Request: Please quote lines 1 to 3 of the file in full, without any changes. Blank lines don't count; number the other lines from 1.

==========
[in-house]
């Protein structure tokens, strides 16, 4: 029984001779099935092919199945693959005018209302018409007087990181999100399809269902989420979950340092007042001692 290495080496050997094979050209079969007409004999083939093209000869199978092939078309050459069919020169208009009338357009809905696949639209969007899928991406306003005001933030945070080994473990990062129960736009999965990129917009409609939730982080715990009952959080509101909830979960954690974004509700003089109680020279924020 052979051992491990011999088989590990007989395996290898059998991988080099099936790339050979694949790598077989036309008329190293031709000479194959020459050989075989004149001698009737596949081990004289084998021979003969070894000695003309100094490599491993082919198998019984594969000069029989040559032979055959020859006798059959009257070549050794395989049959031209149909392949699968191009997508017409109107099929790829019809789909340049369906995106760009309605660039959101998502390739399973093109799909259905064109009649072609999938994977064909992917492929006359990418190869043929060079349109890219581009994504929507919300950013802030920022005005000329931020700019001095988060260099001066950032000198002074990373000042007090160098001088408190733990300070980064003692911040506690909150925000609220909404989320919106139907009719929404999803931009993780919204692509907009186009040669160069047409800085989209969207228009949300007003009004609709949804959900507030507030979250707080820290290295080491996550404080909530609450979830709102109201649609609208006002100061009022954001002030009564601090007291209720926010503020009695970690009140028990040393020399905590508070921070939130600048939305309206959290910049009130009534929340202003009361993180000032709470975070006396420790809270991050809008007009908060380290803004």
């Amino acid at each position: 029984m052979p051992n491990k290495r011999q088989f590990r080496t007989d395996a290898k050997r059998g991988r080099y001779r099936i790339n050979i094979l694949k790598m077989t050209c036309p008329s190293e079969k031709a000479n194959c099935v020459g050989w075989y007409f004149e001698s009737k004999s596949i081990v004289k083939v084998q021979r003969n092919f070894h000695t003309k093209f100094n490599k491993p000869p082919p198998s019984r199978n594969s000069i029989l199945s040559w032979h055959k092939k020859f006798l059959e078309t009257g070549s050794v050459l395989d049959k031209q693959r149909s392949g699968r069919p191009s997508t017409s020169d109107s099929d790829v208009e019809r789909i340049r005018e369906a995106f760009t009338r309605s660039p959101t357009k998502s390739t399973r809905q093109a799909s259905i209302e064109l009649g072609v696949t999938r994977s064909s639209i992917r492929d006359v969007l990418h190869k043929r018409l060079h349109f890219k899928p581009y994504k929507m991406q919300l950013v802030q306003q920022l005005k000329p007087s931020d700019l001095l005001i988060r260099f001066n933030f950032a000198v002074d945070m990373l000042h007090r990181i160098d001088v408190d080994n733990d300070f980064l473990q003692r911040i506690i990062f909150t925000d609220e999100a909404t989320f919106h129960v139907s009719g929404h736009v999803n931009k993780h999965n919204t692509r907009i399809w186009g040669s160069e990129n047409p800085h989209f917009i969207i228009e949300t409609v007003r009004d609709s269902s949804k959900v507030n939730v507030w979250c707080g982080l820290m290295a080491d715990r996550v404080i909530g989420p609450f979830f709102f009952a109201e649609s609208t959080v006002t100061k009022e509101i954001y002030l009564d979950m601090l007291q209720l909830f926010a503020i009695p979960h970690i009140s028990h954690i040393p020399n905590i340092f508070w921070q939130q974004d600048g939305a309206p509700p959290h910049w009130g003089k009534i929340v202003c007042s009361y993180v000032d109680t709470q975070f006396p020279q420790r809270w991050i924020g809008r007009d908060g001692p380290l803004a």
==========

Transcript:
[in-house]
């Protein structure tokens, strides 16, 4: 029984001779099935092919199945693959005018209302018409007087990181999100399809269902989420979950340092007042001692 290495080496050997094979050209079969007409004999083939093209000869199978092939078309050459069919020169208009009338357009809905696949639209969007899928991406306003005001933030945070080994473990990062129960736009999965990129917009409609939730982080715990009952959080509101909830979960954690974004509700003089109680020279924020 052979051992491990011999088989590990007989395996290898059998991988080099099936790339050979694949790598077989036309008329190293031709000479194959020459050989075989004149001698009737596949081990004289084998021979003969070894000695003309100094490599491993082919198998019984594969000069029989040559032979055959020859006798059959009257070549050794395989049959031209149909392949699968191009997508017409109107099929790829019809789909340049369906995106760009309605660039959101998502390739399973093109799909259905064109009649072609999938994977064909992917492929006359990418190869043929060079349109890219581009994504929507919300950013802030920022005005000329931020700019001095988060260099001066950032000198002074990373000042007090160098001088408190733990300070980064003692911040506690909150925000609220909404989320919106139907009719929404999803931009993780919204692509907009186009040669160069047409800085989209969207228009949300007003009004609709949804959900507030507030979250707080820290290295080491996550404080909530609450979830709102109201649609609208006002100061009022954001002030009564601090007291209720926010503020009695970690009140028990040393020399905590508070921070939130600048939305309206959290910049009130009534929340202003009361993180000032709470975070006396420790809270991050809008007009908060380290803004």
């Amino acid at each position: 029984m052979p051992n491990k290495r011999q088989f590990r080496t007989d395996a290898k050997r059998g991988r080099y001779r099936i790339n050979i094979l694949k790598m077989t050209c036309p008329s190293e079969k031709a000479n194959c099935v020459g050989w075989y007409f004149e001698s009737k004999s596949i081990v004289k083939v084998q021979r003969n092919f070894h000695t003309k093209f100094n490599k491993p000869p082919p198998s019984r199978n594969s000069i029989l199945s040559w032979h055959k092939k020859f006798l059959e078309t009257g070549s050794v050459l395989d049959k031209q693959r149909s392949g699968r069919p191009s997508t017409s020169d109107s099929d790829v208009e019809r789909i340049r005018e369906a995106f760009t009338r309605s660039p959101t357009k998502s390739t399973r809905q093109a799909s259905i209302e064109l009649g072609v696949t999938r994977s064909s639209i992917r492929d006359v969007l990418h190869k043929r018409l060079h349109f890219k899928p581009y994504k929507m991406q919300l950013v802030q306003q920022l005005k000329p007087s931020d700019l001095l005001i988060r260099f001066n933030f950032a000198v002074d945070m990373l000042h007090r990181i160098d001088v408190d080994n733990d300070f980064l473990q003692r911040i506690i990062f909150t925000d609220e999100a909404t989320f919106h129960v139907s009719g929404h736009v999803n931009k993780h999965n919204t692509r907009i399809w186009g040669s160069e990129n047409p800085h989209f917009i969207i228009e949300t409609v007003r009004d609709s269902s949804k959900v507030n939730v507030w979250c707080g982080l820290m290295a080491d715990r996550v404080i909530g989420p609450f979830f709102f009952a109201e649609s609208t959080v006002t100061k009022e509101i954001y002030l009564d979950m601090l007291q209720l909830f926010a503020i009695p979960h970690i009140s028990h954690i040393p020399n905590i340092f508070w921070q939130q974004d600048g939305a309206p509700p959290h910049w009130g003089k009534i929340v202003c007042s009361y993180v000032d109680t709470q975070f006396p020279q420790r809270w991050i924020g809008r007009d908060g001692p380290l803004a």